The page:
The SEC and Rajat Gupta have agreed to settle their dispute regarding the forum in which they should litigate the allegations of insider trading by the former Goldman Sachs director by dismissing the pending actions against each other. Specifically, the SEC has dismissed its Administrative Proceeding against Mr. Gupta alleging insider trading and the parties have advised Judge Jed Rakoff (who is presiding over the lawsuit filed in federal court in New York by Mr. Gutpa against the Commission) that they will be entering a Joint Stipulation of Dismissal. In doing so, the parties agreed that, if the SEC elects to bring action against Mr. Gupta, it will do so in federal court in New York and designate it as related to the other Galleon cases pending before Judge Rakoff.
On March 1, 2011, the SEC commenced an Administrative Proceeding against Mr. Gupta, alleging that he engaged in an insider trading scheme by providing information to Raj Rajaratnam (whose subsequent insider trading conviction is discussed here) between June 2008 and January 2009. In the Matter of Gupta, Administrative Proceeding File No. 3-14279.
On March 18, 2011, Mr. Gupta filed a complaint in federal court against the Commission seeking a declaratory judgment and injunctive relief, alleging that by seeking civil penalties through the retroactive application of the Dodd-Frank Act in the Administrative Proceeding, the SEC unconstitutionally deprived him to a jury trial in federal court (pointing out that the SEC has filed all of its cases related to Mr. Rajaratnam and Galleon in federal court). Gupta v. SEC, No. 11-cv-1900 (S.D.N.Y.). On April 1, 2011, the SEC moved to dismiss the Gutpa v. SEC complaint (discussed here).
As previously discussed here, on July 11, 2011, Judge Rakoff denied that motion. In doing so, the Court described the SEC’s Administrative Proceeding as a "seeming exercise in foreign shopping." By denying the SEC’s motion to dismiss, Judge Rakoff allowed Mr. Gutpa’s case to proceed, but ruled that "the theory of the Complaint is narrowed to one of equal protection." Judge Rakoff also entered a Case Management Plan which set the case for a final pretrial conference on October 31, 2011.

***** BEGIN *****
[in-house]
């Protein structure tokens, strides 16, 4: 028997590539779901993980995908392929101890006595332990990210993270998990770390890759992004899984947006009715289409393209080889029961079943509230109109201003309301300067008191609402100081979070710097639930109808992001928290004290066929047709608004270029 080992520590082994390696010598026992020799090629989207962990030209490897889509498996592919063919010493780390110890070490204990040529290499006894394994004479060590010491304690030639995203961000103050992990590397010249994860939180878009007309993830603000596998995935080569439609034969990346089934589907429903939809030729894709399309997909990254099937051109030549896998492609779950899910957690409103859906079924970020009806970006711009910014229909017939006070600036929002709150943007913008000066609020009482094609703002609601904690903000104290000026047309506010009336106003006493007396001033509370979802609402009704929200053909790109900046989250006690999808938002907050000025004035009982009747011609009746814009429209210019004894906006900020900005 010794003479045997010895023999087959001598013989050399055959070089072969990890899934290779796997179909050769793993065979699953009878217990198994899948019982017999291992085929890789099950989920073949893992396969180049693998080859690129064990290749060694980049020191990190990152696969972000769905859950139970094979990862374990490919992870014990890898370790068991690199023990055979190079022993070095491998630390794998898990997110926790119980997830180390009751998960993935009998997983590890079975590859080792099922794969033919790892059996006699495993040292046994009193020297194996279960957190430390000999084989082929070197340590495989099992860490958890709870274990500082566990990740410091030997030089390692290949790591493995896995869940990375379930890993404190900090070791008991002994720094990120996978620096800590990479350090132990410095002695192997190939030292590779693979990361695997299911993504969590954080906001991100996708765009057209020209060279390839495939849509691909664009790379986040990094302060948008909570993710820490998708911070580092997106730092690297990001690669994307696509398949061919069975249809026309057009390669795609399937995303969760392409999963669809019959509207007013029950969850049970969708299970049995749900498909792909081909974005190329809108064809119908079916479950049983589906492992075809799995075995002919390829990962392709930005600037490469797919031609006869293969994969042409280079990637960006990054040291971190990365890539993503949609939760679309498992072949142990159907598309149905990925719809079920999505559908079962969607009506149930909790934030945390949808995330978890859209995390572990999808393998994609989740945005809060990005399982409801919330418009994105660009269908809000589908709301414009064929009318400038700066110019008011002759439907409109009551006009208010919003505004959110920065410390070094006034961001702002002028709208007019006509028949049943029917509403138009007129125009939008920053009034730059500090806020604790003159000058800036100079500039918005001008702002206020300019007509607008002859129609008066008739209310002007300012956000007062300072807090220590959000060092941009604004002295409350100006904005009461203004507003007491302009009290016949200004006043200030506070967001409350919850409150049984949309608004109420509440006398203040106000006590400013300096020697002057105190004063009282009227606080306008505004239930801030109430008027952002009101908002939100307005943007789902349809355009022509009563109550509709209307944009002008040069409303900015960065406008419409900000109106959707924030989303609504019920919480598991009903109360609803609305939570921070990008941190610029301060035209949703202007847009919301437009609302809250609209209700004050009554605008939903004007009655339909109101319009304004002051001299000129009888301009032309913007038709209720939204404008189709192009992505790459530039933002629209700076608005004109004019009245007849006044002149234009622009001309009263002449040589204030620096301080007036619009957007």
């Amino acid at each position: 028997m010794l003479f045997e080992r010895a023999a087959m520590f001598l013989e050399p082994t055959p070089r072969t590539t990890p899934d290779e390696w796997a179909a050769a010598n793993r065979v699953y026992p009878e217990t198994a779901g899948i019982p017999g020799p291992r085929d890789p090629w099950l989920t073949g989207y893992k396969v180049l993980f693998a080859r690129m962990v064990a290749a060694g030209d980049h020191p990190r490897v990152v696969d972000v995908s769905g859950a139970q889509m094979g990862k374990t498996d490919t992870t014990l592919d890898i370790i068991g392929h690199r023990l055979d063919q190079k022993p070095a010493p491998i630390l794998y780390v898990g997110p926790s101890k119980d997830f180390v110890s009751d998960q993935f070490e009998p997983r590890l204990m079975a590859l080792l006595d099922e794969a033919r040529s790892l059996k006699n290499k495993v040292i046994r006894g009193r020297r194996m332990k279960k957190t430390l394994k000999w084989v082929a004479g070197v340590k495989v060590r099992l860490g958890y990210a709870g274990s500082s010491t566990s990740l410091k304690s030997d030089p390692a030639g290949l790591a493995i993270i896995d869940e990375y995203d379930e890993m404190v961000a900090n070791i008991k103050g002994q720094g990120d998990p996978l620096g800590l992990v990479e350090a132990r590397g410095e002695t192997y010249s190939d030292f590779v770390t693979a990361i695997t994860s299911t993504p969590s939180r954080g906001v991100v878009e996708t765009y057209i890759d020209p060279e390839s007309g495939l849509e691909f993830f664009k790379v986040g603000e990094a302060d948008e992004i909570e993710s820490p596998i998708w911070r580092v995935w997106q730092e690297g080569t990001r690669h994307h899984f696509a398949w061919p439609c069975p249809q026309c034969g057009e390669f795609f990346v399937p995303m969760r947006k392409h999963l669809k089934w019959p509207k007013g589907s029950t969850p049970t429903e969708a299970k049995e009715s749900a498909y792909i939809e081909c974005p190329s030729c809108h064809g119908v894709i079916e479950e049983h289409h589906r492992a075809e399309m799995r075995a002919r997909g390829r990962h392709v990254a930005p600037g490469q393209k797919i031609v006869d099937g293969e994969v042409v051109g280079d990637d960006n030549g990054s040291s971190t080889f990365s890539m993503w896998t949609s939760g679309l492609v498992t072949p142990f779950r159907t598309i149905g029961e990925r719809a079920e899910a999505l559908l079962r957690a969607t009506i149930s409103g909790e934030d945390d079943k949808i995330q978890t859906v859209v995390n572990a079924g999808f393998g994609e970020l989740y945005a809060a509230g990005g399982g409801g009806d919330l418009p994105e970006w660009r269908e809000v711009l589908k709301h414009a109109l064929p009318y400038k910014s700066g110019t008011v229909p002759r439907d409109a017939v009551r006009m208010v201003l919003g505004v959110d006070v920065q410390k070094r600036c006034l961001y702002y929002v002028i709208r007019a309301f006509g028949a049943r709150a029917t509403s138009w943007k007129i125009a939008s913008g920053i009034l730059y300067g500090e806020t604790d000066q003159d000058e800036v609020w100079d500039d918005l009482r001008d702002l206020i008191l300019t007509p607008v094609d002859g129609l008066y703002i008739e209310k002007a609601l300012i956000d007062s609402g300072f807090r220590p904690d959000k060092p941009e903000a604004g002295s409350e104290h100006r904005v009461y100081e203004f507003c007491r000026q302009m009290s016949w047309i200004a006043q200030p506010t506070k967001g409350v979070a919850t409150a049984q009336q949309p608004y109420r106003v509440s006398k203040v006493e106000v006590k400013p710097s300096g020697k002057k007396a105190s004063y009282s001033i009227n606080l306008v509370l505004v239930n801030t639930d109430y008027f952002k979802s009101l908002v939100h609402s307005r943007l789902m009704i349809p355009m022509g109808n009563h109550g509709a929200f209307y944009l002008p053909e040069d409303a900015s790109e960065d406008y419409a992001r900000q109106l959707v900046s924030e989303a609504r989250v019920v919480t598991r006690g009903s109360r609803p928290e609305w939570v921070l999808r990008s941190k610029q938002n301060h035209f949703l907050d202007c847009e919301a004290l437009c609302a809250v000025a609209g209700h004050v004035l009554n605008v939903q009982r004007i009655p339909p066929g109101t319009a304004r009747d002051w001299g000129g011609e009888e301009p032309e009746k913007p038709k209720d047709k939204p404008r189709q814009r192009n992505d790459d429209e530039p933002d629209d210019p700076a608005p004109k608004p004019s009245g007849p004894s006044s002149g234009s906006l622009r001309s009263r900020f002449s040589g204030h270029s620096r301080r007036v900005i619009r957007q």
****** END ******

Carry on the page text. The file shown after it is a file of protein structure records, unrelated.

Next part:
After a series of extensions, the SEC’s answer to Mr. Gutpa’s complaint in federal court was due on August 3, 2011. However, on that day, the parties submitted a two-page Agreement to the Court (here, attached to Judge Rakoff’s August 4, 2011 order described below). The Agreement provided that:
• the SEC would dismiss the Administrative Proceeding against Mr. Gutpa (although not on the merits) (and agree not to bring another administrative proceeding based against him on the same allegations);
• the Gutpa v. SEC lawsuit would become moot once the Administrative Proceeding was dismissed;
• the parties would stipulate to the dismissal of the Gutpa v. SEC lawsuit; and
• the parties agreed that any future action against Mr. Gutpa based on the same allegations in the Administrative Proceeding "shall only be filed in the U.S. District Court for the Southern District of New York," and "the SEC will designate it as related … to the other Galleon cases presently pending before the Honorable Jed S. Rakoff."
After receiving the Agreement, Judge Rakoff, on August 4, 2011, entered his Order staying the Gutpa v. SEC case to allow the parties time to prepare the Joint Stipulation of Dismissal. Also on Thursday, the SEC entered an Order Dismissing Proceedings in the Administrative Proceeding, stating: "The Commission has determined that it is in the public interest to dismiss these proceedings. Dismissing these proceedings will not prevent the Commission from filing an action against Mr. Gupta in United States District Court."
When Judge Rakoff denied the motion to dismiss in Gutpa v. SEC, he noted that the Order instituting the Administrative Proceeding was not materially different from the complaints filed in federal court against the 28 others Galleon-related defendants. The SEC may now file the suit against him in that forum. Mr. Gutpa has achieved his goal – if he has to defend himself against insider trading charges by the SEC, he will be able to do so in federal court, where he will be able to conduct discovery and present his case to a jury. For the SEC, it will still be able to bring its claims in Court, but it will be interesting to see whether it seeks to recover civil penalties from Mr. Gutpa under Section 929P of the Dodd-Frank Act, which was not passed until 18 months after the conduct in question, as it did in the Administrative Proceeding.